This is doable with QGIS and SAGA (either standalone SAGA, or via the Processing panel in QGIS)
I assume by 'XZY DEM' you mean an ascii grid.
If the points are not regularly gridded (e.g. from UAS survey or LIDAR), you can also do this by importing into SAGA as a Point Cloud from an .xyz text file, then converting the point cloud into raster.
If it's an ascii gridded XYZ file, or a normal raster, you can import it using File > GDAL/OGR > Import Raster.
You can find flat areas using Terrain > Preprocessing > Flat Detection.
That will create two rasters;
- one for flat areas only,
- one for non-flat areas.
Depending on what you want, you can choose to set the pixel values for the flat raster to be set to either the elevation of each flat area ('elevation') or a unique ID ('enumeration'). Everything else is set to NODATA.
The screenshot below shows the unique ID for lochs in central Scotland. As far as I can tell, flat areas are numbered left-to-right, bottom-to-top, hence the colour gradient.
You can then convert these to polygons, either in SAGA or in QGIS, and use Simplify Geometries if necessary to remove the pixel artifacts along the edges.
To get an XYZ file into SAGA as a point cloud, use File > Shapes > Import > Point Cloud from Text File. I find the point clouds can be tricky to work with if RAM is tight, so I sometimes use a python script to randomly sample (say) 1% or 10% of points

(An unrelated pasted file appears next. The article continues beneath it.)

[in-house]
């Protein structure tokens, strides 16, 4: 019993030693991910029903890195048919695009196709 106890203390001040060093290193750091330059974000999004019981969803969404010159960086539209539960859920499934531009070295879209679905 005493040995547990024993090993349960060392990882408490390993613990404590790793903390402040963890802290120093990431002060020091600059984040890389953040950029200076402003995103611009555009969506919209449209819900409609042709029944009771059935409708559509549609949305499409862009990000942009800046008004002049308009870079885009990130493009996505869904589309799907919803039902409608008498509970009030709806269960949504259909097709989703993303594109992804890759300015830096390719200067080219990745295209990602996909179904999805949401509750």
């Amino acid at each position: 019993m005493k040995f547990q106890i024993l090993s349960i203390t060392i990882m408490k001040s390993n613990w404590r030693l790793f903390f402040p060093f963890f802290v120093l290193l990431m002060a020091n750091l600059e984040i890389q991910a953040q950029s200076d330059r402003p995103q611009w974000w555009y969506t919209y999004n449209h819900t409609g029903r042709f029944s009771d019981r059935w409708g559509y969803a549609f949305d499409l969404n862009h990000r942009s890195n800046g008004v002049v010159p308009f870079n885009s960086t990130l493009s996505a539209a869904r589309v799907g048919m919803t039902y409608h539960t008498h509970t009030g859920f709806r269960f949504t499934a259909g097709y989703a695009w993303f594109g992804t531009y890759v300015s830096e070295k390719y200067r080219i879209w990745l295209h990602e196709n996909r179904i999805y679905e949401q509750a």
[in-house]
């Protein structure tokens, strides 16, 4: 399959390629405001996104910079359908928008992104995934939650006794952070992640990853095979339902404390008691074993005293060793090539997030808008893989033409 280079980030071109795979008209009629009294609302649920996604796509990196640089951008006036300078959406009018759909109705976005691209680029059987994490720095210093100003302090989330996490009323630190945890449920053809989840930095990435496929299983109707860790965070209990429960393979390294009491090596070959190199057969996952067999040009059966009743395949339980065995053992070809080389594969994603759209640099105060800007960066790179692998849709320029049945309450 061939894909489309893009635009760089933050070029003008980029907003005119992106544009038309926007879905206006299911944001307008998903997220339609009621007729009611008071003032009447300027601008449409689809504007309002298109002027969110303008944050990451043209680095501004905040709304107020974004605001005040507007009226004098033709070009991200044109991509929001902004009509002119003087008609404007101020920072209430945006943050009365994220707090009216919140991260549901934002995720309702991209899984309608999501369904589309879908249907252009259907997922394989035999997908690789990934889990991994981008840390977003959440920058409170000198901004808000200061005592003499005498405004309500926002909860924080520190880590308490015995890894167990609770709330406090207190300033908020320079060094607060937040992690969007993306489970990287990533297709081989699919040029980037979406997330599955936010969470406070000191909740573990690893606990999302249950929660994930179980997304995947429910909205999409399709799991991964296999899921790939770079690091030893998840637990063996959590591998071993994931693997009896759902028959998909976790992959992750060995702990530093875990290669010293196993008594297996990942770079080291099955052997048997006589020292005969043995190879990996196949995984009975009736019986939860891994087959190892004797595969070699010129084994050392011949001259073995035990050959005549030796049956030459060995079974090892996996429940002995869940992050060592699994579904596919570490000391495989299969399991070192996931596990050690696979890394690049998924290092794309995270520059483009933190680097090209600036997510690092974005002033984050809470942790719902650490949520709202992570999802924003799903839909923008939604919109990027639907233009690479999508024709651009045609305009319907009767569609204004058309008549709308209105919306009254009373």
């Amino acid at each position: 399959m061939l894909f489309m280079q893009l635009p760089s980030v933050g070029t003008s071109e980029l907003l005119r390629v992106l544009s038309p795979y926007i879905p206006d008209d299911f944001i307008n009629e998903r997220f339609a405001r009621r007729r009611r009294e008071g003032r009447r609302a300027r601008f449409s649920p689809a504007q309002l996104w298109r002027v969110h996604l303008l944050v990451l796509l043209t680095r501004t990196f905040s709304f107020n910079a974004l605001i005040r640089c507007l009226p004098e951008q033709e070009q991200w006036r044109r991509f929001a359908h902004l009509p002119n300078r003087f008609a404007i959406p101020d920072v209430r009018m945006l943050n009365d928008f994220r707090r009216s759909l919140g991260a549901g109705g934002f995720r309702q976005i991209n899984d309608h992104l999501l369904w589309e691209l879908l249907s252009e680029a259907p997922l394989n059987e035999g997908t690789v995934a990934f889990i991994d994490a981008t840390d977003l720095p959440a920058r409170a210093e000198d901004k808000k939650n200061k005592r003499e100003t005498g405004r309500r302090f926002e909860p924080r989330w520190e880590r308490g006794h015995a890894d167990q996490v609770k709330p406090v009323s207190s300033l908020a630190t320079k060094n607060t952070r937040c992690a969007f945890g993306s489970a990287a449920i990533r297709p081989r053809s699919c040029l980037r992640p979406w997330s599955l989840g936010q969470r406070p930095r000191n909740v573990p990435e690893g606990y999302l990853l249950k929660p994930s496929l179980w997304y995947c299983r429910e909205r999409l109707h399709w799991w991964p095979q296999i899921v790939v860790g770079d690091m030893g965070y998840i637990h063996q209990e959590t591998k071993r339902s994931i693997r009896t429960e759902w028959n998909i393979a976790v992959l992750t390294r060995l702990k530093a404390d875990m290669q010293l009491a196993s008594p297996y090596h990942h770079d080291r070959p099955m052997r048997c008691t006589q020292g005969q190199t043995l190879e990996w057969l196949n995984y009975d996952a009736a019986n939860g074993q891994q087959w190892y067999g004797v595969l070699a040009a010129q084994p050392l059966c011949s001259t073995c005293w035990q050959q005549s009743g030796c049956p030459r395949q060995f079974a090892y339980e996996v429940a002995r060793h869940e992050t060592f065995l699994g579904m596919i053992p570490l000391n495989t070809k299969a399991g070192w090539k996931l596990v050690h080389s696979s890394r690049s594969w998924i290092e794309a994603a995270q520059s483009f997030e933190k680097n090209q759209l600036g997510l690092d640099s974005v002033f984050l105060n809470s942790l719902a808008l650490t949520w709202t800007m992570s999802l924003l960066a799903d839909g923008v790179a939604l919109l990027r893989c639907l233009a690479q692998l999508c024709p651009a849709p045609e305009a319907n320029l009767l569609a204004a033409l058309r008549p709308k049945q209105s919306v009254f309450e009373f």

Next, Shapes > Point Clouds > Conversion > Point Cloud to Grid
You probably want the defaults (only Z, first value) but check to see if one of the other options is more apt for your needs (if more than one point maps to a pixel, you can choose the maximum, minimum, average etc).
You can also choose the pixel size. The files I work with have coords in UTM30N (meters), so the cell size is the number of meters per pixel.
Finally, you'll have a raster. Well, actually two rasters..
- MyGrid [Z]
- MyGrid [Points per cell]
The first one has your DEM, the second shows how many points fell into each pixel.
You may well have missing data - pixels where no samples were found (especially if you only work with a subset of the data).
To fix this, you can use either
- Grid > Gaps > Close One cell gaps (fast, but only works with single pixel voids)
- Grid > Gaps > Close Gaps (slow, but works with larger voids)